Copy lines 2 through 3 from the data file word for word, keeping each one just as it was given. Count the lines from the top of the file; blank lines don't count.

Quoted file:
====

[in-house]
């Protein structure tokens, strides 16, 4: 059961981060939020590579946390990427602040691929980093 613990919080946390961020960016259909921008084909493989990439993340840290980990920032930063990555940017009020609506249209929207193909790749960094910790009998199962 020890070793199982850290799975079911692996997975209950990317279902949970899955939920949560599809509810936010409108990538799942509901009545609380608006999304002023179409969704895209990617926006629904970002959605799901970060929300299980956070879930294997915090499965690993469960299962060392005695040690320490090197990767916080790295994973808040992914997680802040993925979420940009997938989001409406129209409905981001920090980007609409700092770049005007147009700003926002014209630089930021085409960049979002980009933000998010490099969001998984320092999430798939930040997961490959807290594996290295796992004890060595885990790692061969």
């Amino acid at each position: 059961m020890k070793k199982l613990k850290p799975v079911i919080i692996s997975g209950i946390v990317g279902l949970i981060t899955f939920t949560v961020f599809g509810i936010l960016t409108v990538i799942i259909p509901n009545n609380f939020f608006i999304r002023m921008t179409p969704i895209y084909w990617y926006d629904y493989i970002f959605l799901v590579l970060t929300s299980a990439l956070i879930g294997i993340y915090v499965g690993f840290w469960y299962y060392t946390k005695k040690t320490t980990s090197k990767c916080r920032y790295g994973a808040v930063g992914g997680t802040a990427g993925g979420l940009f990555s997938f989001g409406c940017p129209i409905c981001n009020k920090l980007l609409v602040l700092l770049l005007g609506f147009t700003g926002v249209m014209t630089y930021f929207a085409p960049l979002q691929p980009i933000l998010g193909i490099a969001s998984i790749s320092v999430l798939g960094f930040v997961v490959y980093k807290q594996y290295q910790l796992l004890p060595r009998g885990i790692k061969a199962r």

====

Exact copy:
């Protein structure tokens, strides 16, 4: 059961981060939020590579946390990427602040691929980093 613990919080946390961020960016259909921008084909493989990439993340840290980990920032930063990555940017009020609506249209929207193909790749960094910790009998199962 020890070793199982850290799975079911692996997975209950990317279902949970899955939920949560599809509810936010409108990538799942509901009545609380608006999304002023179409969704895209990617926006629904970002959605799901970060929300299980956070879930294997915090499965690993469960299962060392005695040690320490090197990767916080790295994973808040992914997680802040993925979420940009997938989001409406129209409905981001920090980007609409700092770049005007147009700003926002014209630089930021085409960049979002980009933000998010490099969001998984320092999430798939930040997961490959807290594996290295796992004890060595885990790692061969």
């Amino acid at each position: 059961m020890k070793k199982l613990k850290p799975v079911i919080i692996s997975g209950i946390v990317g279902l949970i981060t899955f939920t949560v961020f599809g509810i936010l960016t409108v990538i799942i259909p509901n009545n609380f939020f608006i999304r002023m921008t179409p969704i895209y084909w990617y926006d629904y493989i970002f959605l799901v590579l970060t929300s299980a990439l956070i879930g294997i993340y915090v499965g690993f840290w469960y299962y060392t946390k005695k040690t320490t980990s090197k990767c916080r920032y790295g994973a808040v930063g992914g997680t802040a990427g993925g979420l940009f990555s997938f989001g409406c940017p129209i409905c981001n009020k920090l980007l609409v602040l700092l770049l005007g609506f147009t700003g926002v249209m014209t630089y930021f929207a085409p960049l979002q691929p980009i933000l998010g193909i490099a969001s998984i790749s320092v999430l798939g960094f930040v997961v490959y980093k807290q594996y290295q910790l796992l004890p060595r009998g885990i790692k061969a199962r």